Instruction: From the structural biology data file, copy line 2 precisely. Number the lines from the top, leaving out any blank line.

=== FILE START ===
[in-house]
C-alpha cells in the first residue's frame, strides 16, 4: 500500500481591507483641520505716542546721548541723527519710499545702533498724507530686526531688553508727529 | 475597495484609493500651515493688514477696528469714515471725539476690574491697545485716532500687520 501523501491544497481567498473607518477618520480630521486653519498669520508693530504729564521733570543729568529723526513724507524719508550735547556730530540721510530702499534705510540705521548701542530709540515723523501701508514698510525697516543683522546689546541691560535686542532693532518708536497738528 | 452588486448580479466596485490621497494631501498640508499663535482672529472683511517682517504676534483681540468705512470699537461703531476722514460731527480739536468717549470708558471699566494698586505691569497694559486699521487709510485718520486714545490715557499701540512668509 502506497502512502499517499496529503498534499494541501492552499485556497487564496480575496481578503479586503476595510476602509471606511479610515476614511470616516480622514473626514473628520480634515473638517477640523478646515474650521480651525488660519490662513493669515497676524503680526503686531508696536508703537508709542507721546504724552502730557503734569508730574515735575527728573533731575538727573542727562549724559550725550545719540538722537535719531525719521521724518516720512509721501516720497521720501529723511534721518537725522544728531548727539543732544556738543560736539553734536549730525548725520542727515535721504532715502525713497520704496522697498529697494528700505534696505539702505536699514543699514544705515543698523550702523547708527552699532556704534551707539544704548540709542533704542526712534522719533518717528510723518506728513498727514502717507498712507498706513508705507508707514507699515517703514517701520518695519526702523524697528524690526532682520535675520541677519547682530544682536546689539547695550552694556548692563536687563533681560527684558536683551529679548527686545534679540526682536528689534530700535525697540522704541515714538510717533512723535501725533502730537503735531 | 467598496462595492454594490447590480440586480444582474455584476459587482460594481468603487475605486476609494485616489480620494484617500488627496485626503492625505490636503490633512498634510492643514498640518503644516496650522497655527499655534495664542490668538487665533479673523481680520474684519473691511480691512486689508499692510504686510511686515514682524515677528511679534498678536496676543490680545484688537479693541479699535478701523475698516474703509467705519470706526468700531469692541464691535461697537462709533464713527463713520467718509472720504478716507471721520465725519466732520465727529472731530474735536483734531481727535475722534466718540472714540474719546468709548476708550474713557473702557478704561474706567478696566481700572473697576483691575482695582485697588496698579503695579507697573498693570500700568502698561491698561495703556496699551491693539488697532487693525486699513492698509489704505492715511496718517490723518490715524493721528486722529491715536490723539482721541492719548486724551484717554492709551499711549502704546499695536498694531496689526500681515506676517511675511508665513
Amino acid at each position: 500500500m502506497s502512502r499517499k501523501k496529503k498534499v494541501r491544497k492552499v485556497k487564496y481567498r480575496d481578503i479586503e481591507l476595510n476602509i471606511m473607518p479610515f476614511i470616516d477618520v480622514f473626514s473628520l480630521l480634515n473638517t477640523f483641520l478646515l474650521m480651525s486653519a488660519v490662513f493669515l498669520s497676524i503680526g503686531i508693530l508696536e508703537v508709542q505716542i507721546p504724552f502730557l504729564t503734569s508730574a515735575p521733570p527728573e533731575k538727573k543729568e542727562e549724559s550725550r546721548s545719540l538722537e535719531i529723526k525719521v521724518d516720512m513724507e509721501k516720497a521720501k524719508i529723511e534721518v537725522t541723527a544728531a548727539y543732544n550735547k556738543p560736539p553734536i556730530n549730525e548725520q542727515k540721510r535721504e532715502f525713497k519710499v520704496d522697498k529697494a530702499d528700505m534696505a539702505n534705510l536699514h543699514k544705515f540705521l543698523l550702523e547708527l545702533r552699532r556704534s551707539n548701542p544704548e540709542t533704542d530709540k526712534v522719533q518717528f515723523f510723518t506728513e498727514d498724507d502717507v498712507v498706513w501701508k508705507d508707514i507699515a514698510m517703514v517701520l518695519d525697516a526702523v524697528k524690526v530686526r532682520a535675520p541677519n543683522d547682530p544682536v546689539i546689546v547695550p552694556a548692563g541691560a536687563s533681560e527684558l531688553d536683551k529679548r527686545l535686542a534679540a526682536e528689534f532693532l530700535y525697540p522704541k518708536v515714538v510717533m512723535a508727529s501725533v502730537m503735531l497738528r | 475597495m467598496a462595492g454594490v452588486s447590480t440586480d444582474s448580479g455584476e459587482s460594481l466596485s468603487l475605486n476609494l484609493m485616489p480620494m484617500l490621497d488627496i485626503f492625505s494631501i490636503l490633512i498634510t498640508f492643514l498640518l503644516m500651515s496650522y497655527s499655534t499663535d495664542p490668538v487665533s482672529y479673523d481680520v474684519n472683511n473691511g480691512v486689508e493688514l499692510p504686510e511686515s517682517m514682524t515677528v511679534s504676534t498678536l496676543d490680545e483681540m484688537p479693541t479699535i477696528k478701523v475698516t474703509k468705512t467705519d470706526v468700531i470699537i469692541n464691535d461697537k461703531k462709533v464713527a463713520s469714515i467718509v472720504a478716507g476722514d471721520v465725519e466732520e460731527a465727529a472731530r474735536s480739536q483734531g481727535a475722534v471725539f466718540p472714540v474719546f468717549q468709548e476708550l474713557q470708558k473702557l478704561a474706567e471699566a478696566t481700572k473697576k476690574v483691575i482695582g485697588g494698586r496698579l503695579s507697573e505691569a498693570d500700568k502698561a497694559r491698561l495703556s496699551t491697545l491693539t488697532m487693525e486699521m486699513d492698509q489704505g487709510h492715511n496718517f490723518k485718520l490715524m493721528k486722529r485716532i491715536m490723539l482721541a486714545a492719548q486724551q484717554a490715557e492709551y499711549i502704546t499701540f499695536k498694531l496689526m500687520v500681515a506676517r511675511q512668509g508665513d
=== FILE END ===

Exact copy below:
C-alpha cells in the first residue's frame, strides 16, 4: 500500500481591507483641520505716542546721548541723527519710499545702533498724507530686526531688553508727529 | 475597495484609493500651515493688514477696528469714515471725539476690574491697545485716532500687520 501523501491544497481567498473607518477618520480630521486653519498669520508693530504729564521733570543729568529723526513724507524719508550735547556730530540721510530702499534705510540705521548701542530709540515723523501701508514698510525697516543683522546689546541691560535686542532693532518708536497738528 | 452588486448580479466596485490621497494631501498640508499663535482672529472683511517682517504676534483681540468705512470699537461703531476722514460731527480739536468717549470708558471699566494698586505691569497694559486699521487709510485718520486714545490715557499701540512668509 502506497502512502499517499496529503498534499494541501492552499485556497487564496480575496481578503479586503476595510476602509471606511479610515476614511470616516480622514473626514473628520480634515473638517477640523478646515474650521480651525488660519490662513493669515497676524503680526503686531508696536508703537508709542507721546504724552502730557503734569508730574515735575527728573533731575538727573542727562549724559550725550545719540538722537535719531525719521521724518516720512509721501516720497521720501529723511534721518537725522544728531548727539543732544556738543560736539553734536549730525548725520542727515535721504532715502525713497520704496522697498529697494528700505534696505539702505536699514543699514544705515543698523550702523547708527552699532556704534551707539544704548540709542533704542526712534522719533518717528510723518506728513498727514502717507498712507498706513508705507508707514507699515517703514517701520518695519526702523524697528524690526532682520535675520541677519547682530544682536546689539547695550552694556548692563536687563533681560527684558536683551529679548527686545534679540526682536528689534530700535525697540522704541515714538510717533512723535501725533502730537503735531 | 467598496462595492454594490447590480440586480444582474455584476459587482460594481468603487475605486476609494485616489480620494484617500488627496485626503492625505490636503490633512498634510492643514498640518503644516496650522497655527499655534495664542490668538487665533479673523481680520474684519473691511480691512486689508499692510504686510511686515514682524515677528511679534498678536496676543490680545484688537479693541479699535478701523475698516474703509467705519470706526468700531469692541464691535461697537462709533464713527463713520467718509472720504478716507471721520465725519466732520465727529472731530474735536483734531481727535475722534466718540472714540474719546468709548476708550474713557473702557478704561474706567478696566481700572473697576483691575482695582485697588496698579503695579507697573498693570500700568502698561491698561495703556496699551491693539488697532487693525486699513492698509489704505492715511496718517490723518490715524493721528486722529491715536490723539482721541492719548486724551484717554492709551499711549502704546499695536498694531496689526500681515506676517511675511508665513